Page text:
In 1947, he wrote in a student newspaper, “Education must teach people how to sort and weigh evidence, to tell the truth from the lie, the real from the fake, and the facts from the fiction.”
He Got a C in Public Speaking!
Martin Luther King, Jr. received two Cs in public speaking. Actually went from a C+ to a C the next term. Here’s the transcript. Live your dream. pic.twitter.com/mAoFIwaICw
— Sarah Elizabeth Lewis (@sarahelizalewis) January 12, 2020
When he was studying to become a minister, King had trouble giving speeches and got a C in public speaking. Later, he became known as a great speaker.
He Played Tricks As A Child!
When he was young, King liked to get into trouble. He put his mother’s fox furs on a stick and rustled the bushes to scare people walking down the street. He also tried to get rid of his piano teacher by making the stool fall over, and he would sometimes break the doll heads of his older sister’s dolls to use as baseballs.
King May Have Made Up The “I Have a Dream” Line in His Speech On The Spot!
During the March on Washington on August 28, 1963, one of the most important speeches in history was given in less than 18 minutes.
But when King wrote the speech, he didn’t include the famous refrain: “I have a dream that one day this nation will rise up and live out the true meaning of its creed: “We hold these truths to be self-evident, that all men are created equal.”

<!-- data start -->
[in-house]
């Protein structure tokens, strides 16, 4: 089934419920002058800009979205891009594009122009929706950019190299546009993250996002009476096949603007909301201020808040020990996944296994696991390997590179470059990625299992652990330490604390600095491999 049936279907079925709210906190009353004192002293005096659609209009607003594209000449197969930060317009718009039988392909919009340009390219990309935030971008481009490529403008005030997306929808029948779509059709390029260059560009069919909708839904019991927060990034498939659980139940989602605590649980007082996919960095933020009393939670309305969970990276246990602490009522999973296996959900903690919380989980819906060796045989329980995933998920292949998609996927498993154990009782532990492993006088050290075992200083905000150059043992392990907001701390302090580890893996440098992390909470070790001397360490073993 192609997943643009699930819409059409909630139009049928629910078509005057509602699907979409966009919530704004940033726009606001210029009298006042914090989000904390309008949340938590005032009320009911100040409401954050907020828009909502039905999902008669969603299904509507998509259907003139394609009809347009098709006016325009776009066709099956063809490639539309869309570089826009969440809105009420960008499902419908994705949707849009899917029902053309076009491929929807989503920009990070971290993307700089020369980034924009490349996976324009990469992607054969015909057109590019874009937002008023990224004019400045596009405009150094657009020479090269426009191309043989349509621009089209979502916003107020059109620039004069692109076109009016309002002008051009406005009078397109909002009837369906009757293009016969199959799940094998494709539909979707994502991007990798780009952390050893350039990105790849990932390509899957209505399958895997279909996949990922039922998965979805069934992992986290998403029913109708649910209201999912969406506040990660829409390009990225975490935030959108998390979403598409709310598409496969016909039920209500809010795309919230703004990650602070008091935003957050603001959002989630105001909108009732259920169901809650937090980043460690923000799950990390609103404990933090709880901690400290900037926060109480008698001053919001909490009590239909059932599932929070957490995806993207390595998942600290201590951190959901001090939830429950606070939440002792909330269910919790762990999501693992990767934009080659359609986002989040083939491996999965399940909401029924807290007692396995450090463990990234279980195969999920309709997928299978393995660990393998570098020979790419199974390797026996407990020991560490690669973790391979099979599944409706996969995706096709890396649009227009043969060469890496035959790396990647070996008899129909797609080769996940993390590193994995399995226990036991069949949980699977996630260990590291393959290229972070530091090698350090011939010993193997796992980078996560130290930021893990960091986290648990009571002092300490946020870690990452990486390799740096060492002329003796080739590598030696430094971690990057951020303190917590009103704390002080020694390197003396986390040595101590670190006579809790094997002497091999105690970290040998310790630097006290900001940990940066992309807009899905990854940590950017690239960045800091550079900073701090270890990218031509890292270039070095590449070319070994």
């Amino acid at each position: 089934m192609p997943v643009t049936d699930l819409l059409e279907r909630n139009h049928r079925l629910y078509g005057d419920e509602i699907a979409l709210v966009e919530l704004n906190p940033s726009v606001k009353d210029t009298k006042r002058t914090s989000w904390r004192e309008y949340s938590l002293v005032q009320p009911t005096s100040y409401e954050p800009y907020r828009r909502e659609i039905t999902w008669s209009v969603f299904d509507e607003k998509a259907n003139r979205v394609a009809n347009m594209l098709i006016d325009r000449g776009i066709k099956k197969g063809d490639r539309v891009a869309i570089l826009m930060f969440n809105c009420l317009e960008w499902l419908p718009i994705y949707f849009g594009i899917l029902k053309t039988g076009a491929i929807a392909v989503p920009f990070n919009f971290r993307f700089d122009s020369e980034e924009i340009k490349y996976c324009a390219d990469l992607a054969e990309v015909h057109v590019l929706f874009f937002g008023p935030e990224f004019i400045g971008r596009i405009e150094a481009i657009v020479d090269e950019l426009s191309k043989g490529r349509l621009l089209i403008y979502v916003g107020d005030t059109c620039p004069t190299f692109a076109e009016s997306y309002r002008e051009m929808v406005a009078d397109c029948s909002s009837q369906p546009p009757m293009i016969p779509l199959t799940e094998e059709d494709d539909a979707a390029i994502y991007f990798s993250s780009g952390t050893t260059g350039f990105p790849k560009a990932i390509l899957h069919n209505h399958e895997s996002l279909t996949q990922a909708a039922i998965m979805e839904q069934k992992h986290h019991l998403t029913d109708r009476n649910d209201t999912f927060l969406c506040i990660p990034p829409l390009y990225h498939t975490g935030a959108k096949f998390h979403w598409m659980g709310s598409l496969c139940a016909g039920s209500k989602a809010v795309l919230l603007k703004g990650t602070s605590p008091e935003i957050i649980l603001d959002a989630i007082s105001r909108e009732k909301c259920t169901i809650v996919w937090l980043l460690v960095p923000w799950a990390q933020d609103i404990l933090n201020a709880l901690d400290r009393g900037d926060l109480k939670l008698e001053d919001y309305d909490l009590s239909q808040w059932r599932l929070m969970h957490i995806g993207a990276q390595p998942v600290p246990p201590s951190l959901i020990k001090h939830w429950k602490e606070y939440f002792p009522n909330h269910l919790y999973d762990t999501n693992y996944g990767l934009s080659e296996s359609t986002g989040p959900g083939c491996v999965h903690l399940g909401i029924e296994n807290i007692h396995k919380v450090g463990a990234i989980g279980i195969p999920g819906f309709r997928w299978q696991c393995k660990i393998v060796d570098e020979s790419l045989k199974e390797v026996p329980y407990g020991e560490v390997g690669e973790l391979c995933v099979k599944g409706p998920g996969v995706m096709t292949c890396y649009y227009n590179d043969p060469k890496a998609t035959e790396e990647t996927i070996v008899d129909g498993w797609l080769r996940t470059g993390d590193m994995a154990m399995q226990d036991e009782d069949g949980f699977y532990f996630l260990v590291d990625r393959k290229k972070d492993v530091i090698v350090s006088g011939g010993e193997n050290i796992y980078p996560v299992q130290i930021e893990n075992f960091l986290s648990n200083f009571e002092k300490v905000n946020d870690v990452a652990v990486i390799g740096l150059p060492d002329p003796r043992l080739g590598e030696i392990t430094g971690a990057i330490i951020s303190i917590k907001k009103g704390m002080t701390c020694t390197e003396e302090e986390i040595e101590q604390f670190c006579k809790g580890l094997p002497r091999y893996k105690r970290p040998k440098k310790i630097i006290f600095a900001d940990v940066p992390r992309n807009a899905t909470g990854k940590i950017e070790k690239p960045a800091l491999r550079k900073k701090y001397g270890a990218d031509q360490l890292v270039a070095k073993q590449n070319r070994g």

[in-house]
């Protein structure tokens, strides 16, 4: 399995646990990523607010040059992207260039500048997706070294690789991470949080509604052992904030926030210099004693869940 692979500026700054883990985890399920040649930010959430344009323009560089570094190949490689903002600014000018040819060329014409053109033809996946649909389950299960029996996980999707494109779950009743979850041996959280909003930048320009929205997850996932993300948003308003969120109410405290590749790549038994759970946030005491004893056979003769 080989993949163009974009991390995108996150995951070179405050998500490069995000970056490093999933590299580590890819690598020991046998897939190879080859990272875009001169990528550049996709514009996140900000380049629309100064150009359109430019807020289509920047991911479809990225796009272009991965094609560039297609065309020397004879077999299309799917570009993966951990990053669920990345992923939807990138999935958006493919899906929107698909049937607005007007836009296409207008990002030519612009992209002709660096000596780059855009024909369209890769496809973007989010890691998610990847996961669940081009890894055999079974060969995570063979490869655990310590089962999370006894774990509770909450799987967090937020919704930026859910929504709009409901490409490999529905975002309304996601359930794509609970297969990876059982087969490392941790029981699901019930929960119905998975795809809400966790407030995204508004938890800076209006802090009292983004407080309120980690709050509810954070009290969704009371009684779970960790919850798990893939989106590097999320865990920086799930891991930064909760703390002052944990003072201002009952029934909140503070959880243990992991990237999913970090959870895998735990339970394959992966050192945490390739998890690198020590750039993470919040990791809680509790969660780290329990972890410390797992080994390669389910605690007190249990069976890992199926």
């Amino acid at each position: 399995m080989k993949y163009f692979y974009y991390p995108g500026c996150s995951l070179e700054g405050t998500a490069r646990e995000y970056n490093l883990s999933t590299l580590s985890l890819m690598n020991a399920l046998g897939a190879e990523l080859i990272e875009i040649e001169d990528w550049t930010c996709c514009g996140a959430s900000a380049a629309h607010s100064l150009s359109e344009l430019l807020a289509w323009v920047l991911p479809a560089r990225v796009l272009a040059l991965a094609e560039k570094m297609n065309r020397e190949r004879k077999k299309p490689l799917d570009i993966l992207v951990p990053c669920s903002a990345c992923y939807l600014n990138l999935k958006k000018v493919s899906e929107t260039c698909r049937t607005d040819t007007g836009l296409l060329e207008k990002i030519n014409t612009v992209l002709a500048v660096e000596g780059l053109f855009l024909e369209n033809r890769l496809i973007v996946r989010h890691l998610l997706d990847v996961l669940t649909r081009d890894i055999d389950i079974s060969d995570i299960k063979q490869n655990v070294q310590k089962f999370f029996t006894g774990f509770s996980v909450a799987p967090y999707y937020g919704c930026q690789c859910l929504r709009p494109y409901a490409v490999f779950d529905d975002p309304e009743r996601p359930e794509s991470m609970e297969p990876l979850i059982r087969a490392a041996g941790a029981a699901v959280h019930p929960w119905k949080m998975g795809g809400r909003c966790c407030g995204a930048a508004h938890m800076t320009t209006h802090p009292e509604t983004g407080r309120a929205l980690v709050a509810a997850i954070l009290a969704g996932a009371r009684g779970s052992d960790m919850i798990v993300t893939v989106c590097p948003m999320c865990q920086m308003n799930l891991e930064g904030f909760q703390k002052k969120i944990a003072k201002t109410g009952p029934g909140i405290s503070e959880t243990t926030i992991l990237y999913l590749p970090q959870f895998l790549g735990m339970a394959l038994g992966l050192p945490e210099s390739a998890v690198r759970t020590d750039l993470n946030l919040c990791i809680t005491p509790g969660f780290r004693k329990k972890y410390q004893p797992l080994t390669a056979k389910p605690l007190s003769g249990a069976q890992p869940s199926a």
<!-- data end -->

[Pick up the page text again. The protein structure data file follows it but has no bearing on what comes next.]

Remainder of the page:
During the speech, Mahalia Jackson, an American gospel singer, yelled out, “Tell them about the dream, Martin!” This prompted King to use the now-famous phrase, which he had used in other speeches.
His Family Paid Julia Roberts’s Birth Expenses!
When the actress was born in Smyrna, Georgia, 55 years ago, King and his wife, Coretta Scott King, paid her parents’ hospital bills. The story didn’t become public until last year when Roberts confirmed it in an interview with TV host Gayle King.
“Who paid the hospital bill the day you were born?” During HistoryTalks, a September event in D.C. put on by the History Channel and A&E Networks, King asked Roberts this question. Roberts said, “The King family paid for my hospital bill.” The hospital bill was too much for my parents to pay.
— Be A King (@BerniceKing) October 31, 2022